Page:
There’s certainly enough lack-of-profitability blame to go around. There are the GPs and LPs who fancy themselves as Las Vegas high-rollers who take the capital and “let it ride.” Why not? They are in the risk-taking business and they might have a $20 billion fund sitting there for the purpose of investing. And they’re certainly not looking to invest in Treasuries that have low risk and low return. “The road to profitability is clear as day,” they say. “How can it miss?”
CEOs (which could stand for Chief Evangelical Officer) for startups are often true believers that they have the next unicorn. Sure, they may have a great idea and a 30,000-foot vision, but do they have the organizational skills to hire, train and supervise as well has hold management accountable? Let’s just say it’s easier said than done when those key managers are your brother-in-law and college roommate. The problem may then become compounded by their temporary success. They are able to raise too much private capital too quickly, which incentivizes them to stay private that much longer.
The board of directors has some culpability, too. They often become so blinded by looking forward to that glorious IPO day when the CEO gets his or her photo-op ringing the bell at the NYSE. But, in actuality, they were enablers who should have spent more time reviewing the balance sheets, crunching the numbers, developing a long-term strategic plan, and calling the CEO on the carpet for a track record of red ink.
What Startups Can Learn From WeWork
Take the case of WeWork. Its founder and CEO, Adam Neumann, is an entrepreneur who had tried his hand at the apparel market and then the children’s market—both to little success. Enter Softbank. This Japanese based bank has a presence in 37 U.S. cities and a lot of cash to invest, namely $100 billion. Softbank went all in on Neumann’s latest start-up: workspace services. However, WeWork was rife with conflicts of interest and poor managerial oversight, over-leveraged and—worst of all— hemorrhaging cash. By 2018, WeWork had lost $2 billion. And while IPO talk was rampant, profits were nowhere on the horizon. Eventually, Softbank (who, let’s not forget, was all in) had to recapitalize WeWork and wound up losing $40 billion. The IPO is on hold, Neumann has parachuted out, and layoffs loom for approximately 4,000 employees.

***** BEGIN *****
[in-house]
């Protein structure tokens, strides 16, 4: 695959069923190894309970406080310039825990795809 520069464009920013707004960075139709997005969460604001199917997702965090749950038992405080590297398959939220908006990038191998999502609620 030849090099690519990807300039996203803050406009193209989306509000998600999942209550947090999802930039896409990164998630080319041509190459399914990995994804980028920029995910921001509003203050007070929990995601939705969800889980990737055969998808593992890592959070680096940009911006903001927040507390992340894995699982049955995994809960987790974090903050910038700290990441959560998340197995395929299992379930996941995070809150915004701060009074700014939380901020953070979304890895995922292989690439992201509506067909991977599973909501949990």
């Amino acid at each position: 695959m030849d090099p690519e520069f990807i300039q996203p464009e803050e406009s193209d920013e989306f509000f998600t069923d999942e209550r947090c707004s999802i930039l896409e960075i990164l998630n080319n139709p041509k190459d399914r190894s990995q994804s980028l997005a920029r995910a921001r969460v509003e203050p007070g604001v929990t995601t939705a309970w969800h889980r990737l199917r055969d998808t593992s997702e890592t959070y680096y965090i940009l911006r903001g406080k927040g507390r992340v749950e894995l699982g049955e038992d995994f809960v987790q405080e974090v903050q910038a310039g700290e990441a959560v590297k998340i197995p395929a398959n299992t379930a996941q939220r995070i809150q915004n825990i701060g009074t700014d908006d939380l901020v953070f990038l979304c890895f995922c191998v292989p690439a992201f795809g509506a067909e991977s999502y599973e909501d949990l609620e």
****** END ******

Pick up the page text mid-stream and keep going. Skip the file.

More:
Startup Leaders Shoud Be Asking the Right Questions
Who’s going to step up and be the adult in the room? It really falls on everyone involved to ask the right questions. But just what are those “right” questions? Here are a few that company leadership and investors should be asking to help establish a clear path to profitability and ROI:
- How much cash will we actually need? No more of this blank-check mindset.
- How do we best deploy it? The key word in that sentence being “best.”
- How big can we get, and how big do we want to get? Not everyone can be or should be Amazon.
- Is there a clear and realistic path to profitability in the near future? See first bullet.
Startup Leaders Need to Keep It Real
Entrepreneurs and their teams need to obsessively develop accurate financial projections about what they can do for investors, how much capital they need to raise in subsequent rounds and how it will be deployed, and what the long-term plan for growth is. It shouldn’t become rote for CEOs to present to the board and investors yet another hockey-stick sales curve chart where projected revenues start off slowly and then quickly explode with growth.
Another threat to keeping it real is overestimating the ability of the startup to scale quickly as demand increases. Managing growth is arguably the most difficult task in launching a business. Startups should plan and budget for research and development to stay ahead in their field and avoid disruption. The talent, equipment and facilities supporting research is expensive and needs to be accurately reflected in the company’s cash needs.
Entrepreneurs who are prepared for a due diligence review will have a complete overview of current expenses versus revenue and a conservative projection of how that will change in the first five years. Proposals that do not show a maximum amount of transparency, including all of the company’s financials presenting an accurate picture of how the company burns through cash, should also be a red flag.
Those three glorious letters. It’s a day for the whole team (underwriters, investors, the CEO, staff and the board) to pop open the champagne—moderately priced; you’re still a start-up after all. But again, it all gets back to profitability. Take Uber. The day it went public, it was trading at $45 per share. As of this writing, it is at $25. Why? Lack of profitability. Many IPOs face this problem because in pursuit of the next unicorn, the team took their eyes off the profitability ball. In fact, there’s a decent chance that their IPO value is less than prior private rounds. This trend actually holds frighteningly uncertain prospects for capital markets.
There’s an old adage in venture capital funding that “if you’re going to fail, fail quickly.” And while many VC investments do fail, if you do have strong corporate governance, deploy cash smartly, and have a realistic path to profitability, you’re in a much better position to pop the champagne—moderately priced, of course.